This photo could turn out to be one of the most important images of our time. Taken during the Euro 2016 final outside the Stade de France in Paris, it shows a nationalist spectacle on a giant screen blinding people to what is happening on the streets. Police, gendarmes, and paramilitary – operating as servants of the ruling class, working against ordinary people – keep protestors at bay with teargas and water cannon.
We have entered the third month of ongoing protests as the French rise up in their millions against a ruling class determined to take away their rights. They are protesting against undemocratically imposed anti-worker laws that are designed to enrich and protect a wealthy elite at the expense of ordinary people.
There is anarchy on the streets of France, and the mainstream media continues to collude with the establishment to cover up the scale of events and suppress the Nuit debout (“At Night on our Feet”) movement.
Violence on the fringe of massive street marches has coalesced with other anti-establishment acts, with government spokesman Stephane Le Foll acknowledging 30 government buildings had been attacked in recent weeks, including one sprayed with gunfire.
Violence during three months of street protests has resulted in almost 2,000 arrests and left hundreds of riot police hurt in running battles with groups of protestors, many of them chanting anti-establishment slogans.
The police tried to garner sympathy away from protesters when they claimed they were too “exhausted” to deal with the non-stop protests. French leaders threatened a ban on protests – with even tougher crackdowns by police – after Prime Minister Manual Valls claimed that the protesters were planning “to kill a police officer.”
The threatened ban by the French government on demonstrations was reverted on June 22 after a widespread backlash criticising the government’s authoritarian plans.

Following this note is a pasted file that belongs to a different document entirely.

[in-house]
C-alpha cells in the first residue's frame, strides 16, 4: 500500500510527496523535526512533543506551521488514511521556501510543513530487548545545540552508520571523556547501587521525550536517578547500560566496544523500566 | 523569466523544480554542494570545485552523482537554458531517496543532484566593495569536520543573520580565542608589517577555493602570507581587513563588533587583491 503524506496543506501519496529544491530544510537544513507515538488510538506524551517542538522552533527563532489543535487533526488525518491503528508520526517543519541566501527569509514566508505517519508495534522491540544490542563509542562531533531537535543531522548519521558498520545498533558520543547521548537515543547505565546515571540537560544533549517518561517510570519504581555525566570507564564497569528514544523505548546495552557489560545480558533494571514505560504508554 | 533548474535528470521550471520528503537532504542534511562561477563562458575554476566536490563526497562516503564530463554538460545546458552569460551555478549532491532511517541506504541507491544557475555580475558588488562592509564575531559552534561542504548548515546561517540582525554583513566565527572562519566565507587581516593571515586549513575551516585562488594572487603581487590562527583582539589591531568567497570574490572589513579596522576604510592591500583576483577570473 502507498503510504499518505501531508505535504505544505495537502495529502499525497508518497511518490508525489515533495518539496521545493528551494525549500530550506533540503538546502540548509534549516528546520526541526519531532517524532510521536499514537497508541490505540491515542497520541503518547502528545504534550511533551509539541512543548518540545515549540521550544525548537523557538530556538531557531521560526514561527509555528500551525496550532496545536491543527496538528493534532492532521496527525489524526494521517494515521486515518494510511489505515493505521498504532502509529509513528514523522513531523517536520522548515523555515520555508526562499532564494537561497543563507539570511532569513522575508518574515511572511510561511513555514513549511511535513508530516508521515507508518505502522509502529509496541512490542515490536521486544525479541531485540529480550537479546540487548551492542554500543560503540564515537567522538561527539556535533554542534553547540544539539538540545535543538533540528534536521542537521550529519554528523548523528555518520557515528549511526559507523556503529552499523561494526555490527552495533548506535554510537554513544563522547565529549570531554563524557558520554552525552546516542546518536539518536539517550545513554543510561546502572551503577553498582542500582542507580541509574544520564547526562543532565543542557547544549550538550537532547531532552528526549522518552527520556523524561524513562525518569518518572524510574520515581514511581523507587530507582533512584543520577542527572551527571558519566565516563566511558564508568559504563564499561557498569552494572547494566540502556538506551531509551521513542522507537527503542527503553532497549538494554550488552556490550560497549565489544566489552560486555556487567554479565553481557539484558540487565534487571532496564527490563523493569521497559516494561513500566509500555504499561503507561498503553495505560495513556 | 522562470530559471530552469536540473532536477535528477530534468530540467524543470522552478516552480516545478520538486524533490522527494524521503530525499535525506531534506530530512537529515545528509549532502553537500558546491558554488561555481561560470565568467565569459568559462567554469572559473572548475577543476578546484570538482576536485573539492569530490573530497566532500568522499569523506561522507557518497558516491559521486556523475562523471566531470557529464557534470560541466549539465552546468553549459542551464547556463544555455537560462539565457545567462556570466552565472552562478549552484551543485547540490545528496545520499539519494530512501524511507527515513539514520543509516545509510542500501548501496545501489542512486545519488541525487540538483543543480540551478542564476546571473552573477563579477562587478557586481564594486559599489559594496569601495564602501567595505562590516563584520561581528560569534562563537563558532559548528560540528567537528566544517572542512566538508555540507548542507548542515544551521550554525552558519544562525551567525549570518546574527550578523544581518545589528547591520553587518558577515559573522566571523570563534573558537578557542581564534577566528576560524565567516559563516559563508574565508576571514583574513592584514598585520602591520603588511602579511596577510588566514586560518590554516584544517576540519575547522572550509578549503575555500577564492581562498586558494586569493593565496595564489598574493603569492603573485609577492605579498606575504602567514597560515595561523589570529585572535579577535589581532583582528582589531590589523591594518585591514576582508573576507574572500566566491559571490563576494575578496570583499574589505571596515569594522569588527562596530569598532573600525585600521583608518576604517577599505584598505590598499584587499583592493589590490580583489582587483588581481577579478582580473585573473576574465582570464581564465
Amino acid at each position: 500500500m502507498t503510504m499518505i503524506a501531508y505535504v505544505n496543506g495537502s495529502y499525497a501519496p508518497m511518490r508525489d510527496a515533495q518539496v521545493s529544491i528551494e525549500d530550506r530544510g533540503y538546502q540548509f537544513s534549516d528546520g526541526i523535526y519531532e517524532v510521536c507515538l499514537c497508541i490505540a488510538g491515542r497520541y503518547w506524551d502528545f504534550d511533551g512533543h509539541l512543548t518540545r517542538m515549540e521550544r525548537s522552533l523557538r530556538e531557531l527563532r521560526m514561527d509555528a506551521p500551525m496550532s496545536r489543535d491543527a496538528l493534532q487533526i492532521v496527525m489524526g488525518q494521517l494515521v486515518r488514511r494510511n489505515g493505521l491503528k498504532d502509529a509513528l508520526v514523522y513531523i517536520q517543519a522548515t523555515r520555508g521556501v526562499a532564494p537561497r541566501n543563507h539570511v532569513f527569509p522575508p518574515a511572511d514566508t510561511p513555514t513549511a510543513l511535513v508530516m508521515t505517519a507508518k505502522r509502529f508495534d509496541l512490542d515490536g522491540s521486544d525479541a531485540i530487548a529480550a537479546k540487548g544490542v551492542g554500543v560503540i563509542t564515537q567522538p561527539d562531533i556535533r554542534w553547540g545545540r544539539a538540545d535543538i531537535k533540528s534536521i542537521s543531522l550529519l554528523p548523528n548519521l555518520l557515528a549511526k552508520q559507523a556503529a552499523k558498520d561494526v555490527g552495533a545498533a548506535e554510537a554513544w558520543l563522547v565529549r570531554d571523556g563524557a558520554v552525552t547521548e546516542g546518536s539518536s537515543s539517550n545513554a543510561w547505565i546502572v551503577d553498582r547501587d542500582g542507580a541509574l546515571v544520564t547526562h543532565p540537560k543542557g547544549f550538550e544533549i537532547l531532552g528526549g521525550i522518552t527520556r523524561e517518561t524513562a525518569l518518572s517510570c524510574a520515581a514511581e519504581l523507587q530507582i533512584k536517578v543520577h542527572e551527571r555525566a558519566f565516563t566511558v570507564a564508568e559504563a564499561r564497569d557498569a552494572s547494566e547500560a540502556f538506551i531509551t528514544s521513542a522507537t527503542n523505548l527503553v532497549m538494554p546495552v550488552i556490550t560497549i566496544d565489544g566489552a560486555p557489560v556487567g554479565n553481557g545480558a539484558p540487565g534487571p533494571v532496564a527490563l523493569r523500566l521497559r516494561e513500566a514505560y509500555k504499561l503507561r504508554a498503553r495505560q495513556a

France’s police watchdog is now dealing with 48 judicial inquiries into police brutality during three months of civil unrest and strikes against the government’s anti-worker laws.
One police officer is facing criminal prosecution after being filmed punching a restrained high school student on the sideline of a school demonstration in March. The interior minister, Bernard Cazeneuve, said he was shocked by the case.
Another investigation has been launched after leaked footage showed a masked, plain clothes officer beating pupils into submission at the same demonstration. A further investigation is under way after a student protester in Rennes lost an eye when riot police opened fire with “flash-ball” weapons to control the crowd of students.
Following the Paris street demonstration on 26 May, a 28-year-old has come out of a coma and is recovering in hospital. Investigators are looking at whether his severe head injuries were the result of a police grenade.
France’s government, overriding the voice of the protesters and conscientious objectors in its own ranks, invoked ‘special powers’ to impose labor legislation by decree that will take away basic rights from employees, while benefiting their employers.
President Hollande and Prime Minister Manual Valls insist they will not listen to the millions of protesters or the massive majority of citizens who disapprove of the law.
However as the government, police and mainstream media continue to suppress this important movement’s progress, the people continue to rise up.
In a months-long stand-off, neither side wants to cave in and lose face over a reform plan that opinion polls say is opposed by more than two in three French voters.
Polls also show that voters are getting tired of the protests and want a deal. But Jean-Claude Mailly, leader of the Force Ouvriere union, said it could continue for many more months.
“We’ve made proposals, counter-proposals, but the government has not budged,” he told reporters. “If the government keeps being stubborn – though I hope it won’t – we’ll see during the summer and also at the start of the school year (in September).”
President Francois Hollande’s government hopes the labor reform will cut stubbornly high unemployment. But less than a year from elections, the decision to ram through the deeply unpopular reform without parliamentary support is a political gamble for the unpopular Hollande and his government, with the country seething and millions of people demanding political revolution.
Since the French protests began the elite have continually attempted to hinder their cause and silence the protestors. Every measure to dismiss the protesters has been attempted, from police brutality to the Prime Minister Valls portraying protestors as “rioters” and “ultra-violent youths.” Interior Minister Bernard Cazeneuve had the audacity to tell protesters “to find within themselves a little humanity, tolerance and respect.”
Humanity, tolerance, and respect – that is exactly what the people are asking of their government. The people are rising up, demanding the abolishment of authoritarian laws designed to enrich the elite at the expense of ordinary people. They are asking for elected officials to be held accountable, and democracy to live up to its promise.